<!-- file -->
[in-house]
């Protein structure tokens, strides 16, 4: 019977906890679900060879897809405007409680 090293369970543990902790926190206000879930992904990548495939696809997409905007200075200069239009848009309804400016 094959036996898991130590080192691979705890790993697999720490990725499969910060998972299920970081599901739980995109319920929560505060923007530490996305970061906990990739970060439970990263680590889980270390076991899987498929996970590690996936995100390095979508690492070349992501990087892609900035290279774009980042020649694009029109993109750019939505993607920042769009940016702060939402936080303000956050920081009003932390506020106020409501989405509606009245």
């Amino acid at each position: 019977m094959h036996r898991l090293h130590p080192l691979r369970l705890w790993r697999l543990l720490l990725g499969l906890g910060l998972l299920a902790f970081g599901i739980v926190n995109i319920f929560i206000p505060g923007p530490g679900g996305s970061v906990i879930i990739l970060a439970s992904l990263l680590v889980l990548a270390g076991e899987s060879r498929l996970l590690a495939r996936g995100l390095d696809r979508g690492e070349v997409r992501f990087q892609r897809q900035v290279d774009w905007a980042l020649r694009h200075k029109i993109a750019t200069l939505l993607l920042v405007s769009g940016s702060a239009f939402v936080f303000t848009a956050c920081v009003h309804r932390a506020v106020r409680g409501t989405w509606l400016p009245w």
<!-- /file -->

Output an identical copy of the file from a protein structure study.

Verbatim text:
[in-house]
């Protein structure tokens, strides 16, 4: 019977906890679900060879897809405007409680 090293369970543990902790926190206000879930992904990548495939696809997409905007200075200069239009848009309804400016 094959036996898991130590080192691979705890790993697999720490990725499969910060998972299920970081599901739980995109319920929560505060923007530490996305970061906990990739970060439970990263680590889980270390076991899987498929996970590690996936995100390095979508690492070349992501990087892609900035290279774009980042020649694009029109993109750019939505993607920042769009940016702060939402936080303000956050920081009003932390506020106020409501989405509606009245």
């Amino acid at each position: 019977m094959h036996r898991l090293h130590p080192l691979r369970l705890w790993r697999l543990l720490l990725g499969l906890g910060l998972l299920a902790f970081g599901i739980v926190n995109i319920f929560i206000p505060g923007p530490g679900g996305s970061v906990i879930i990739l970060a439970s992904l990263l680590v889980l990548a270390g076991e899987s060879r498929l996970l590690a495939r996936g995100l390095d696809r979508g690492e070349v997409r992501f990087q892609r897809q900035v290279d774009w905007a980042l020649r694009h200075k029109i993109a750019t200069l939505l993607l920042v405007s769009g940016s702060a239009f939402v936080f303000t848009a956050c920081v009003h309804r932390a506020v106020r409680g409501t989405w509606l400016p009245w």